Monday, June 27, 2011

Follow Up: Knowing When to Say “No” to Freelance Clients

The last post, "Knowing When to Say 'No' to Freelance",  was a commentary on the first instance where I had learned when to say no to a wedding calligraphy client: the hard way. This past week, I came across this again: only this time, I was able to recognize the client and say “no”.

This woman emailed me 3 times and left me a voicemail on the same day, while I was at work, to schedule a consultation. And while I don’t believe she was mean-spirited, it was indicative of her already neediness and disregard for my time. I returned her phone call that night when I came home, intending to have a quick consult. This conversation turned into over an hour, during which time she required my assistance creating labels in Microsoft Word to submit me the names for her wedding invitations. She also was repetitive, indecisive, and unsure of what she wanted.

After I (finally!) hung up – during which I’m pretty sure she was trying to ask another question – I was thinking, there’s no way I can work with this woman. Not only was this going to be a huge time-suck out of my life, but it was only for 30 envelopes, which would have been about $60. Not to say that this job wouldn’t have been as valuable as my larger clients, but weighing out the cost of back and forth correspondence and the work itself, it was just not worth the headache or emotion.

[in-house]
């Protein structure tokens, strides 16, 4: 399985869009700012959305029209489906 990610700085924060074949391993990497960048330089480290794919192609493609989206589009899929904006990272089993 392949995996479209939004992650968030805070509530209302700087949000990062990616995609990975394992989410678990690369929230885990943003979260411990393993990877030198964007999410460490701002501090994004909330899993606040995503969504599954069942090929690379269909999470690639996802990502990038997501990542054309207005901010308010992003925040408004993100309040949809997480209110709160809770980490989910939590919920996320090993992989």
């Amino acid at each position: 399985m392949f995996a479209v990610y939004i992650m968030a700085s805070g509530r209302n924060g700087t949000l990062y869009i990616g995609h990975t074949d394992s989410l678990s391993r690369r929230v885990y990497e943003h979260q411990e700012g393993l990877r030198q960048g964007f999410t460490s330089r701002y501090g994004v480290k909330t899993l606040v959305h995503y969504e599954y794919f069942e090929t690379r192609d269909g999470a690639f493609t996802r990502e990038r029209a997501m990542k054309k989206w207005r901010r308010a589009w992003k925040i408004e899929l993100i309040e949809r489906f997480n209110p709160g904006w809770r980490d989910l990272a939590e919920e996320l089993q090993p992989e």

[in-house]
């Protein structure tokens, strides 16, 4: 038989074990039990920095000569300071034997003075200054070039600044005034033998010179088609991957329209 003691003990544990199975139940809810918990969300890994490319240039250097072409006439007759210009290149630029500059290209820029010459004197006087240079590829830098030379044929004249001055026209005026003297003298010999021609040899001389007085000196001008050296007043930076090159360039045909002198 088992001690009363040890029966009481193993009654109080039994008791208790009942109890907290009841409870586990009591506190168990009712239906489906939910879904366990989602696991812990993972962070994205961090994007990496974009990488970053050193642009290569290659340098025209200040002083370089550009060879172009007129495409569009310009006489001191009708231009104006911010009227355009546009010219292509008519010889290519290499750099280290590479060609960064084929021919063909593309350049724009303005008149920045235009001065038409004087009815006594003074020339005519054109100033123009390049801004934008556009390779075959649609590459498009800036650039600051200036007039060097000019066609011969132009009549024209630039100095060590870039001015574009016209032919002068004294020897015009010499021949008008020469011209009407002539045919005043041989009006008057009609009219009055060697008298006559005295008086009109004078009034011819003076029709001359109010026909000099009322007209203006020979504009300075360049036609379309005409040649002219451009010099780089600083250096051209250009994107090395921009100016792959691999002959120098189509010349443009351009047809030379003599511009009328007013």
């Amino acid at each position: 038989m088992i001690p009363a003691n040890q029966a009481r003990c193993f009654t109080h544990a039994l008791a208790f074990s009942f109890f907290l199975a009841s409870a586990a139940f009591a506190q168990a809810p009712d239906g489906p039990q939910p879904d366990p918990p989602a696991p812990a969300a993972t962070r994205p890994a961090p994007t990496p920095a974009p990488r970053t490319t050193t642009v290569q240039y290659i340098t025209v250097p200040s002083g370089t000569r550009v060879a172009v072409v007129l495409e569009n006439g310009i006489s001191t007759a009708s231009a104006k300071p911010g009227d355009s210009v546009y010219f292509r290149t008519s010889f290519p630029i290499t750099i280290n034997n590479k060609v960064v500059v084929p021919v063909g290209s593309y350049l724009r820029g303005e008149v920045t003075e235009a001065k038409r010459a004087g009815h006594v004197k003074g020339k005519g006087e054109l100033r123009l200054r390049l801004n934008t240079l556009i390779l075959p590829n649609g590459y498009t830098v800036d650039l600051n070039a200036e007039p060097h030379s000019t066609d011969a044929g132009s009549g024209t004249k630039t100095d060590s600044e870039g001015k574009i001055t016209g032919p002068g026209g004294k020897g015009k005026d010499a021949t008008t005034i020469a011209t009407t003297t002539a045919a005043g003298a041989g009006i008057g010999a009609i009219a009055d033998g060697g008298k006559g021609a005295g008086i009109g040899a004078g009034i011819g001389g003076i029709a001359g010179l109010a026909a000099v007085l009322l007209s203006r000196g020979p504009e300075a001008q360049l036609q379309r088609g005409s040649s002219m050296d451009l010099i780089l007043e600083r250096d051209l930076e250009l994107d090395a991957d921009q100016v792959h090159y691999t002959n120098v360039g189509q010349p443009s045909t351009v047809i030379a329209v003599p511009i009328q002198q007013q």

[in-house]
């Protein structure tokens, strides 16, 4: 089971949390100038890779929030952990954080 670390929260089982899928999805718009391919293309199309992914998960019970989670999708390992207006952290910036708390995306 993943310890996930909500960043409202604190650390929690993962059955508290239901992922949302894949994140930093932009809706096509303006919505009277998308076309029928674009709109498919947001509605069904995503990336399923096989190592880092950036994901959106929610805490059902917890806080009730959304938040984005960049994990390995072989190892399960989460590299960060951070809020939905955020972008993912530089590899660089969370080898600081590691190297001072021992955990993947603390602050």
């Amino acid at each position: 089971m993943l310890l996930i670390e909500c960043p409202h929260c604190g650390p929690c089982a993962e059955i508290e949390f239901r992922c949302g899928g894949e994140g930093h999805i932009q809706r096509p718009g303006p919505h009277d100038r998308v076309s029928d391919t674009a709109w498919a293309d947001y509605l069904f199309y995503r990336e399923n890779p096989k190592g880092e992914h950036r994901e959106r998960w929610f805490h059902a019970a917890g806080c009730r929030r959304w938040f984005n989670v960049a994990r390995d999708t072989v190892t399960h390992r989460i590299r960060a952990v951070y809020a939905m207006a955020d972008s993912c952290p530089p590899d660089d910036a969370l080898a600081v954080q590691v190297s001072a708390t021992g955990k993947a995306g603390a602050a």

Add this to the fact that she was a bit older, which is not my target market – which is typically brides ages 20-35: so chances of referral business was also very low. So all those considerations and three follow up emails later that same night, I informed her that something came up, and I was unable to work with her, and even provided her with some well-respected calligraphers within the industry that she could go to. Which, I got a very large needy email response again.

Just another learning experience: some small business owners are well-equipped or enjoy working with clients such as this. With a full time job, a store to run, inventory to make and other clients to work for, you need to prioritize and recognize when things are not worth it. I usually take on the world, but my reality now is that I just can’t stretch myself to that limit anymore.

Have you ever cut off a client before working with them? Did you regret it?

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